It’s 2014: Were No Children Left Behind?


“2014… All children, under federal law, are supposed to be at grade level. Spoiler alert: They’re not.

Thus begins NPR’s exploration of the failures, successes, and legacies of NCLB in the year it was to have been achieved. Here’s an excerpt from the article, written by Anya Kamenetz:

“The law required that states report more than just average test scores. It made them report, separately, the scores of traditionally disadvantaged subgroups: ethnic and racial minorities, disabled students, low-income students and English learners.

[Education Professor Andrew Ho], like most observers, agrees that this focus on the achievement gap is NCLB’s most important and positive legacy.

But, he adds, “I think it’s safe to say, and we anticipated this early on, that policymakers erred. They turned an aspirational goal that inspires support, into a target for accountability, meant for consequences.”

You can read the rest of the article here.

What do you think? Were the goals of NCLB overly ambitious?

Or, as Ho’s comments imply, did we just get so caught up in holding ourselves accountable for the goal that we undermined the goal itself? 

Feel free to comment below, or on the blog’s Facebook Page.

1 thought on “It’s 2014: Were No Children Left Behind?”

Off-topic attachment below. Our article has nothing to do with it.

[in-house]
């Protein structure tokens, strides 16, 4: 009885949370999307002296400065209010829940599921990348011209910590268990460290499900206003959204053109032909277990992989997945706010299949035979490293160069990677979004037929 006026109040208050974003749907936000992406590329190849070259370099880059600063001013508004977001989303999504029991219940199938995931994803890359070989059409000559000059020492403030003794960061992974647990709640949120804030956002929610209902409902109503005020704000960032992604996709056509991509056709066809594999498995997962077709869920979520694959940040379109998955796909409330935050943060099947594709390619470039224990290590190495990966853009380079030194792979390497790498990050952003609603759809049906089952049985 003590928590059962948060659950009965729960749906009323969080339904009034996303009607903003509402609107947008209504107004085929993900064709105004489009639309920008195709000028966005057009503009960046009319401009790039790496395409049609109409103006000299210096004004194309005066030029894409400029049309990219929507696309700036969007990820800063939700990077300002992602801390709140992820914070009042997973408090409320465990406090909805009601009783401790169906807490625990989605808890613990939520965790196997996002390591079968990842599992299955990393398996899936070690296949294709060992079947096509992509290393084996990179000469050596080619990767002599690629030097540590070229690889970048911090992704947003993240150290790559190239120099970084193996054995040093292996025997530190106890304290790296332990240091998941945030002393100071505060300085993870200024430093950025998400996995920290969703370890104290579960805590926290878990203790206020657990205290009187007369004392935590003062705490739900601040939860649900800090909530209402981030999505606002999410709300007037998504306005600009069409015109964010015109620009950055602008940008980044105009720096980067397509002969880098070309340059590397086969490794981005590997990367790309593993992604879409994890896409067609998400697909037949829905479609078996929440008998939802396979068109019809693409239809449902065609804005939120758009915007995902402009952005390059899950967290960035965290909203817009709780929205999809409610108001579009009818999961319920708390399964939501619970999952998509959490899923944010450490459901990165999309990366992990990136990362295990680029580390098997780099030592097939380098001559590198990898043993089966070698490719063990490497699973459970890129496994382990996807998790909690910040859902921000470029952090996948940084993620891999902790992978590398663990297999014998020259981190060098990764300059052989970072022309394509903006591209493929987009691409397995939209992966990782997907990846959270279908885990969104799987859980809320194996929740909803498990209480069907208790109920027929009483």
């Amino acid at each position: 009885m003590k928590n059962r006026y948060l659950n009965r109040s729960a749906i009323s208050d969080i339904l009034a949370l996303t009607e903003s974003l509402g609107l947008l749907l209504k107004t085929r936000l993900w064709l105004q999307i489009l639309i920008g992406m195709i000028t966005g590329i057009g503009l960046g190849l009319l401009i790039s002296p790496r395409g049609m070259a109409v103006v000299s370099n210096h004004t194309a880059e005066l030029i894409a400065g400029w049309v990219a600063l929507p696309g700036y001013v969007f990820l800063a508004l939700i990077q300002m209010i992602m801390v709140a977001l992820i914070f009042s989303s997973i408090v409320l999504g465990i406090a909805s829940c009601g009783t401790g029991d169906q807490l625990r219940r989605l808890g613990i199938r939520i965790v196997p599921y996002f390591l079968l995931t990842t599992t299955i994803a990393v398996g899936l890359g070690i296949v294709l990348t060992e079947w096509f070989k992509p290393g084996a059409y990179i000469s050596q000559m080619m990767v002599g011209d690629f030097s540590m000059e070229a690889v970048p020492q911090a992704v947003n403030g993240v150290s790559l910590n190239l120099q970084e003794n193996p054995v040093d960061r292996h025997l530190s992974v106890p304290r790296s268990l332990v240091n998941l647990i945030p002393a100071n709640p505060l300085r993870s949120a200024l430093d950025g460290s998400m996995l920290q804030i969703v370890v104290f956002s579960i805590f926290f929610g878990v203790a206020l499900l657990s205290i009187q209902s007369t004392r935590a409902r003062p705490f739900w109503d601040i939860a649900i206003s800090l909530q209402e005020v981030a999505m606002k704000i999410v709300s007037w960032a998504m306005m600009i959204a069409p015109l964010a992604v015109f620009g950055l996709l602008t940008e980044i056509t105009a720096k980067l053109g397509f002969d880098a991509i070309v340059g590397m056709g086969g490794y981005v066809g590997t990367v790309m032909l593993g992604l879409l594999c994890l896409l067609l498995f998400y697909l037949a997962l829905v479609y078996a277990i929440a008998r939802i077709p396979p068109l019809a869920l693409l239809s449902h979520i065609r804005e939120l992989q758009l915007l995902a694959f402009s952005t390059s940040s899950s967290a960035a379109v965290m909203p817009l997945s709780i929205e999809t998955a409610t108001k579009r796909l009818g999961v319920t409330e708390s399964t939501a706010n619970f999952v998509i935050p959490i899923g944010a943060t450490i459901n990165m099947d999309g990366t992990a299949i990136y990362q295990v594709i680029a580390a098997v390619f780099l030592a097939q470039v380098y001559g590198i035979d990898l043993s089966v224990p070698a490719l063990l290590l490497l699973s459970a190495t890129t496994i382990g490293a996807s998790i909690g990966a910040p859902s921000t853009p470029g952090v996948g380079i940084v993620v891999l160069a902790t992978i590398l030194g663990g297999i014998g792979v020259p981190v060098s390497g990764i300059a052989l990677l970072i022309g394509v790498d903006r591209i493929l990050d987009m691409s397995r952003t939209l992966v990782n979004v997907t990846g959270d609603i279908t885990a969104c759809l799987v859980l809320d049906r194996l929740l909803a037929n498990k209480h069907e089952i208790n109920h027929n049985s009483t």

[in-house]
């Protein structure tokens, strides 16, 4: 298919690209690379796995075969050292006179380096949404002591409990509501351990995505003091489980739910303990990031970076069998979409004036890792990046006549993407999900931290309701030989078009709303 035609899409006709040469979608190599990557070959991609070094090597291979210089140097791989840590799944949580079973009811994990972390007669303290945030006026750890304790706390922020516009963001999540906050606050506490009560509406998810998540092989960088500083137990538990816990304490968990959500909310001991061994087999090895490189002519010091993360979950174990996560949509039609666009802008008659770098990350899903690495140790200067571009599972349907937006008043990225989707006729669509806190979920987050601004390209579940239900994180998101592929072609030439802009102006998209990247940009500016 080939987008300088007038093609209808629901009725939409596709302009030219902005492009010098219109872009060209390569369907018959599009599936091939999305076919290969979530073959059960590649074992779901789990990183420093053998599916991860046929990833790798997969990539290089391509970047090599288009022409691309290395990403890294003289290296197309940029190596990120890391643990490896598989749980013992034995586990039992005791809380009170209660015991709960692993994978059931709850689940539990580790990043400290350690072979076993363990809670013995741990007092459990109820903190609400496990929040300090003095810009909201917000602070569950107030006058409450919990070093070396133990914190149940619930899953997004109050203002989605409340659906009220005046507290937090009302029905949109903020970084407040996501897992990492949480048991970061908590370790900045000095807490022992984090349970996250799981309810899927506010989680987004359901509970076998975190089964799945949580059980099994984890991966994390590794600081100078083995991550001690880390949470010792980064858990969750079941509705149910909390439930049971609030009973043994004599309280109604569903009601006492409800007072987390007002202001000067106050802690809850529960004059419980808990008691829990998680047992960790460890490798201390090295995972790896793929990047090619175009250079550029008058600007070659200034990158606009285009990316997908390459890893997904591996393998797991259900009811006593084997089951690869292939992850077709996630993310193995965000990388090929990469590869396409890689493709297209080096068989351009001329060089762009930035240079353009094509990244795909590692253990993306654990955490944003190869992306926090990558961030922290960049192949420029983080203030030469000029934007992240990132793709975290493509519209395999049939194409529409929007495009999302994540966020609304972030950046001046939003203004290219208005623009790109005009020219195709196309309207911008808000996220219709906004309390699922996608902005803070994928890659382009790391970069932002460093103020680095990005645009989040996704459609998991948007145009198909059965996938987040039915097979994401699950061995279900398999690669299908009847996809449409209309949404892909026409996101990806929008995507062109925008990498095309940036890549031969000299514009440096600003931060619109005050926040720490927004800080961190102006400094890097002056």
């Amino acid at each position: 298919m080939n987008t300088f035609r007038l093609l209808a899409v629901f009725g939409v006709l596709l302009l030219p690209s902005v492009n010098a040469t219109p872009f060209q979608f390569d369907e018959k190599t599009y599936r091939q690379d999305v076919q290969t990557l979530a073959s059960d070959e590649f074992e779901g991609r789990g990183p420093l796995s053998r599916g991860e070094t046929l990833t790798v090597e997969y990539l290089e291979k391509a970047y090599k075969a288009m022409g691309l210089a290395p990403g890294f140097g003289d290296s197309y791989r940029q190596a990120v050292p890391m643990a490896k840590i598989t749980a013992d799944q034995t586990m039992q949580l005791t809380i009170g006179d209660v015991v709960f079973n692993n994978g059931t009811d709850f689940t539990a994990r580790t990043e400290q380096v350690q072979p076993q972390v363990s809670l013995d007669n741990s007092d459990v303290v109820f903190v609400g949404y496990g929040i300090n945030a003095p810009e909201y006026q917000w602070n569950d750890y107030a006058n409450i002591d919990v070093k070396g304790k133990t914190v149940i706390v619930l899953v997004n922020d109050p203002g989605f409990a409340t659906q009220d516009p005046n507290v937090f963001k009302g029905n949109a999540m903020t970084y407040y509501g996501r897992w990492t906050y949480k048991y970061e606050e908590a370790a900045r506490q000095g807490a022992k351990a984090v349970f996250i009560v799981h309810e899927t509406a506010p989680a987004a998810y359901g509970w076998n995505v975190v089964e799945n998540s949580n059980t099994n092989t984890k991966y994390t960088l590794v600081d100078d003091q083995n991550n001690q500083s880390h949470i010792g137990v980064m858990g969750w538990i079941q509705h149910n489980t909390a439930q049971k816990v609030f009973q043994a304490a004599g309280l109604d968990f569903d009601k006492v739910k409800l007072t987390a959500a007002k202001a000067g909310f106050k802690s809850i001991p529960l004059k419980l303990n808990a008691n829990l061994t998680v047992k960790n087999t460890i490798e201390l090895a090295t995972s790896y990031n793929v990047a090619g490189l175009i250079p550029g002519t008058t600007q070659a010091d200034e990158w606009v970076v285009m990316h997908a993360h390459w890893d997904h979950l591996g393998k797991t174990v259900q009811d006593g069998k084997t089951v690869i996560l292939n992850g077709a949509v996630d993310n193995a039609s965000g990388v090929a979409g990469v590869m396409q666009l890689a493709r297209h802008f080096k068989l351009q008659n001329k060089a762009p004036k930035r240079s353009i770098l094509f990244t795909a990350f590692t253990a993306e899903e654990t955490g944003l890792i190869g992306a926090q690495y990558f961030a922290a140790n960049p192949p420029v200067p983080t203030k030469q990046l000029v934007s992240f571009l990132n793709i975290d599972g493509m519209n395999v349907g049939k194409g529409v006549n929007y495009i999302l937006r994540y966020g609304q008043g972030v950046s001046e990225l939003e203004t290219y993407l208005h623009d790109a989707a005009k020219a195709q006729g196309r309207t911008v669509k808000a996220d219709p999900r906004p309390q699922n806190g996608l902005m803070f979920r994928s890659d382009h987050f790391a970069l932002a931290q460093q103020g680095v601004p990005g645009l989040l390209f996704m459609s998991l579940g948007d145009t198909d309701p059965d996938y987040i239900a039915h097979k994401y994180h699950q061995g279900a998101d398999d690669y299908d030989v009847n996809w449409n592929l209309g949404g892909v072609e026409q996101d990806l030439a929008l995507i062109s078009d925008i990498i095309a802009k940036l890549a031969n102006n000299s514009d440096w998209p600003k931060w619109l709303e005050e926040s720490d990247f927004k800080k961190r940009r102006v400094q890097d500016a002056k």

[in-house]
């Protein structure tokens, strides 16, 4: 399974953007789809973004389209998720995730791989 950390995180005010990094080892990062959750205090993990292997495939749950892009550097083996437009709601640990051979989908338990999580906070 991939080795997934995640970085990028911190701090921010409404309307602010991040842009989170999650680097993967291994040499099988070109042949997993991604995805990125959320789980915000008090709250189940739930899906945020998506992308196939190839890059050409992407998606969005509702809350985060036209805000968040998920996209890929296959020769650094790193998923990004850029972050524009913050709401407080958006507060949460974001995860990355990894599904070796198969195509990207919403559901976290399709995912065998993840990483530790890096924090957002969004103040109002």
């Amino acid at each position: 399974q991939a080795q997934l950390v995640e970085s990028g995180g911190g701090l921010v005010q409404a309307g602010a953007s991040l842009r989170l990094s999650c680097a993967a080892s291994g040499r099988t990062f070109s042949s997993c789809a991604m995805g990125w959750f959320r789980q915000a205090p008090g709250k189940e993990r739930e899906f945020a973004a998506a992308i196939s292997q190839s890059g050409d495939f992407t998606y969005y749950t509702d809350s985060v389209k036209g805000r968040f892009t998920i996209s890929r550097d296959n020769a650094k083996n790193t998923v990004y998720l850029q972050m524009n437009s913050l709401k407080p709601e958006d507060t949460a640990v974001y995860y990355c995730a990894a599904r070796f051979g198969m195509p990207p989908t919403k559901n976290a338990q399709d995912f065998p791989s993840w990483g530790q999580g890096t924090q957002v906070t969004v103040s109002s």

1. If you set a completely unrealistic goal, it’s not unreasonable to expect all kinds of shenanigans by those who are trying to reach it. If the Federal government wants all students to reach a particular competency at various points in their education, they need to clearly define how to measure that. That raises a whole other question about standardized tests and sets the stage for the Federal government to start getting much more involved in education. Given out history of leaving education primarily to be handled at the local and state level, I wonder how well that would go over. When President Bush signed NCLB, I immediately thought it sounded like a lot of nice rhetoric but that it was completely unachievable. The Federal government did nothing to help cities and states be better equipped to achieve this very ambitious goal. They basically just said “You must do this. Good luck.” I question how much value NCLB really did for anyone.

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